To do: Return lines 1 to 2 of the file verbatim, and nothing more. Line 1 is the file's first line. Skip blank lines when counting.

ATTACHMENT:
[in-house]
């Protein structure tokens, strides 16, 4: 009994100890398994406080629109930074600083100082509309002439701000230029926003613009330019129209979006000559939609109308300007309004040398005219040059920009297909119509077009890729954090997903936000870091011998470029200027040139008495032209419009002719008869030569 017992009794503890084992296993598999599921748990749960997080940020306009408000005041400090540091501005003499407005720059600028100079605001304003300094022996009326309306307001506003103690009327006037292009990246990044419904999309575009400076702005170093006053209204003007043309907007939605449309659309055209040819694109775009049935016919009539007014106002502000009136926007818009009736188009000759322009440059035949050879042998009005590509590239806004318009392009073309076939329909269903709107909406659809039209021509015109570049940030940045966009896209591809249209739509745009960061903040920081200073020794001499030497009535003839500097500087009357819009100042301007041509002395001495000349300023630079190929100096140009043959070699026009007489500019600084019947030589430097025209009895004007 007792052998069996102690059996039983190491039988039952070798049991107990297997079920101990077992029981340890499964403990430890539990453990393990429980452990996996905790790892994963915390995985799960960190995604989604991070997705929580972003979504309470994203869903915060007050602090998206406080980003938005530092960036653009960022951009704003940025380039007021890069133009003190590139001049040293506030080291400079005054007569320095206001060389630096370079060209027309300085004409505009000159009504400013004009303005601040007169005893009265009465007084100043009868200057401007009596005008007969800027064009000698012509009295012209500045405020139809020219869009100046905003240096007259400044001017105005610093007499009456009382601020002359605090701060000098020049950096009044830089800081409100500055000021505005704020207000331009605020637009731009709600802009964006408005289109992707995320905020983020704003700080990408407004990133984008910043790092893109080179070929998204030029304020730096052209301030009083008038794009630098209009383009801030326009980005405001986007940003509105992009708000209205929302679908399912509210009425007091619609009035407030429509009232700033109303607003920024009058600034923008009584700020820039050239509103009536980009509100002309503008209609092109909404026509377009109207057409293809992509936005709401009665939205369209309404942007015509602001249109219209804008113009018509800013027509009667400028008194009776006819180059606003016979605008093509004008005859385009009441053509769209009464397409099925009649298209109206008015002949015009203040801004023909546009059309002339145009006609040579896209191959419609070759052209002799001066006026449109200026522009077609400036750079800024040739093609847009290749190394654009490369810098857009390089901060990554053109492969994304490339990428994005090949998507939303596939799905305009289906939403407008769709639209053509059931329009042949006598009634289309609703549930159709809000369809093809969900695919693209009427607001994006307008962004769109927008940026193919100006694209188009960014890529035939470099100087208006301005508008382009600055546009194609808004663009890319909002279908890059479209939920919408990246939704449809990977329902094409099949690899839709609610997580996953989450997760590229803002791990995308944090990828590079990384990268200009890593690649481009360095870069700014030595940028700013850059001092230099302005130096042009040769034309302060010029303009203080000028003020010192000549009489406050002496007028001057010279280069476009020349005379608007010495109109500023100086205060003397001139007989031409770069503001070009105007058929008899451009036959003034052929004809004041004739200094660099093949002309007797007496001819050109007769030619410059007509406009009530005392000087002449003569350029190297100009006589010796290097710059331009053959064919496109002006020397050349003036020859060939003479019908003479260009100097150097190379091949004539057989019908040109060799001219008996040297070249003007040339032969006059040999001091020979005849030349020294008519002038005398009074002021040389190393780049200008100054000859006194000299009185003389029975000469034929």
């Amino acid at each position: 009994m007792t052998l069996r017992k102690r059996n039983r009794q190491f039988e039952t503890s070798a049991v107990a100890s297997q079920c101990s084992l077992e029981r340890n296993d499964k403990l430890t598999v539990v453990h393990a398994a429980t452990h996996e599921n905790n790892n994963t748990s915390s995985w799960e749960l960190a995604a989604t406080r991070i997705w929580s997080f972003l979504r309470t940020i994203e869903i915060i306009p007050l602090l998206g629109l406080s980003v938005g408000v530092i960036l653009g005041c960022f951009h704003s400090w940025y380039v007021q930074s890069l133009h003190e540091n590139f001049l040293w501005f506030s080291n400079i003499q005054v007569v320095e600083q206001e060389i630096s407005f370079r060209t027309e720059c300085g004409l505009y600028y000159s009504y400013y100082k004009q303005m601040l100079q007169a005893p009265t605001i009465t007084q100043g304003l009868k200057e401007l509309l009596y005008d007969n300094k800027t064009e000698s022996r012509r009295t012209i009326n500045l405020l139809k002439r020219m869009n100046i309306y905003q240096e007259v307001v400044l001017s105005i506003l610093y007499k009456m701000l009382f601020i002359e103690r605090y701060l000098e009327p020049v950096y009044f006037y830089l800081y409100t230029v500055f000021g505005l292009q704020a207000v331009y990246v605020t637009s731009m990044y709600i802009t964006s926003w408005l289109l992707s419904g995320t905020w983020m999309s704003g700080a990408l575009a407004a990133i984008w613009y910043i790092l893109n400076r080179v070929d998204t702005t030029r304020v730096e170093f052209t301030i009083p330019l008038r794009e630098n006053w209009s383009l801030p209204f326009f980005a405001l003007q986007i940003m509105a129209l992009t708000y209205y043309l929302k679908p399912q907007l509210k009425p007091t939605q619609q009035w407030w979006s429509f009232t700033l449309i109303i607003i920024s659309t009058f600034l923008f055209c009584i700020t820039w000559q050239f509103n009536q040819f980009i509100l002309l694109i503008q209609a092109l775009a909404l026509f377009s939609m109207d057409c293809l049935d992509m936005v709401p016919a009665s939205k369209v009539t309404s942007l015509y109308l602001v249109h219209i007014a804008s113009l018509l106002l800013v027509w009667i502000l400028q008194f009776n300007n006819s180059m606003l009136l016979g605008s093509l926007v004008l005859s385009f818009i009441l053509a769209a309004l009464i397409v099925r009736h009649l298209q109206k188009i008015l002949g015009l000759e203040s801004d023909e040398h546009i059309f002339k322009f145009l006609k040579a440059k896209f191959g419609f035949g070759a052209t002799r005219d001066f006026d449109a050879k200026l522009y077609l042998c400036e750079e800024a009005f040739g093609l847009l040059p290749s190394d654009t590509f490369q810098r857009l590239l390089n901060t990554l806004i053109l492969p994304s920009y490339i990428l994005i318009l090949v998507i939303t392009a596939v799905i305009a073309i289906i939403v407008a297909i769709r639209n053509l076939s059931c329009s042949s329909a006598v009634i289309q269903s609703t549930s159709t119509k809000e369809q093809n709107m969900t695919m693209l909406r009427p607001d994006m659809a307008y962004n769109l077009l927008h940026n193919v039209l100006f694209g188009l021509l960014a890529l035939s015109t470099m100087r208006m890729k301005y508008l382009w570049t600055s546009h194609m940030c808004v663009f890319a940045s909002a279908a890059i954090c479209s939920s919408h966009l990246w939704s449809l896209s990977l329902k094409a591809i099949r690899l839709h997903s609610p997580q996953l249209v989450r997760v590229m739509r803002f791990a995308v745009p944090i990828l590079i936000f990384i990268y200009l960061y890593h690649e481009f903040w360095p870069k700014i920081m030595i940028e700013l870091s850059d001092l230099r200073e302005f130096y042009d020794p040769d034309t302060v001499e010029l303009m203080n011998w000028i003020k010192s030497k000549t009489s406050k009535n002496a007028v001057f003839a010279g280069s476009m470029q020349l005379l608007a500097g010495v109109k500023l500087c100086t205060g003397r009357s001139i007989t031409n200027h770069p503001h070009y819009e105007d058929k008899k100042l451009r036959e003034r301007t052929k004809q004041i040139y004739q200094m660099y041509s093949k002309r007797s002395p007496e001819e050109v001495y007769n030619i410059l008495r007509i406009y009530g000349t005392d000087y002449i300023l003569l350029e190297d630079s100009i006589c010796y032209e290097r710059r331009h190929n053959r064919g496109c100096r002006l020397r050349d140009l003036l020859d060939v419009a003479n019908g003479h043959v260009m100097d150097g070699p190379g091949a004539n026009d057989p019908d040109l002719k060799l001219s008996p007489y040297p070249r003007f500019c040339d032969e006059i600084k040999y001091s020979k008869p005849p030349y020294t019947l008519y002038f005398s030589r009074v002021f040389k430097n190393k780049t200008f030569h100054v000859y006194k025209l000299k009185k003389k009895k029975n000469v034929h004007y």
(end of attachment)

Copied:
[in-house]
């Protein structure tokens, strides 16, 4: 009994100890398994406080629109930074600083100082509309002439701000230029926003613009330019129209979006000559939609109308300007309004040398005219040059920009297909119509077009890729954090997903936000870091011998470029200027040139008495032209419009002719008869030569 017992009794503890084992296993598999599921748990749960997080940020306009408000005041400090540091501005003499407005720059600028100079605001304003300094022996009326309306307001506003103690009327006037292009990246990044419904999309575009400076702005170093006053209204003007043309907007939605449309659309055209040819694109775009049935016919009539007014106002502000009136926007818009009736188009000759322009440059035949050879042998009005590509590239806004318009392009073309076939329909269903709107909406659809039209021509015109570049940030940045966009896209591809249209739509745009960061903040920081200073020794001499030497009535003839500097500087009357819009100042301007041509002395001495000349300023630079190929100096140009043959070699026009007489500019600084019947030589430097025209009895004007 007792052998069996102690059996039983190491039988039952070798049991107990297997079920101990077992029981340890499964403990430890539990453990393990429980452990996996905790790892994963915390995985799960960190995604989604991070997705929580972003979504309470994203869903915060007050602090998206406080980003938005530092960036653009960022951009704003940025380039007021890069133009003190590139001049040293506030080291400079005054007569320095206001060389630096370079060209027309300085004409505009000159009504400013004009303005601040007169005893009265009465007084100043009868200057401007009596005008007969800027064009000698012509009295012209500045405020139809020219869009100046905003240096007259400044001017105005610093007499009456009382601020002359605090701060000098020049950096009044830089800081409100500055000021505005704020207000331009605020637009731009709600802009964006408005289109992707995320905020983020704003700080990408407004990133984008910043790092893109080179070929998204030029304020730096052209301030009083008038794009630098209009383009801030326009980005405001986007940003509105992009708000209205929302679908399912509210009425007091619609009035407030429509009232700033109303607003920024009058600034923008009584700020820039050239509103009536980009509100002309503008209609092109909404026509377009109207057409293809992509936005709401009665939205369209309404942007015509602001249109219209804008113009018509800013027509009667400028008194009776006819180059606003016979605008093509004008005859385009009441053509769209009464397409099925009649298209109206008015002949015009203040801004023909546009059309002339145009006609040579896209191959419609070759052209002799001066006026449109200026522009077609400036750079800024040739093609847009290749190394654009490369810098857009390089901060990554053109492969994304490339990428994005090949998507939303596939799905305009289906939403407008769709639209053509059931329009042949006598009634289309609703549930159709809000369809093809969900695919693209009427607001994006307008962004769109927008940026193919100006694209188009960014890529035939470099100087208006301005508008382009600055546009194609808004663009890319909002279908890059479209939920919408990246939704449809990977329902094409099949690899839709609610997580996953989450997760590229803002791990995308944090990828590079990384990268200009890593690649481009360095870069700014030595940028700013850059001092230099302005130096042009040769034309302060010029303009203080000028003020010192000549009489406050002496007028001057010279280069476009020349005379608007010495109109500023100086205060003397001139007989031409770069503001070009105007058929008899451009036959003034052929004809004041004739200094660099093949002309007797007496001819050109007769030619410059007509406009009530005392000087002449003569350029190297100009006589010796290097710059331009053959064919496109002006020397050349003036020859060939003479019908003479260009100097150097190379091949004539057989019908040109060799001219008996040297070249003007040339032969006059040999001091020979005849030349020294008519002038005398009074002021040389190393780049200008100054000859006194000299009185003389029975000469034929």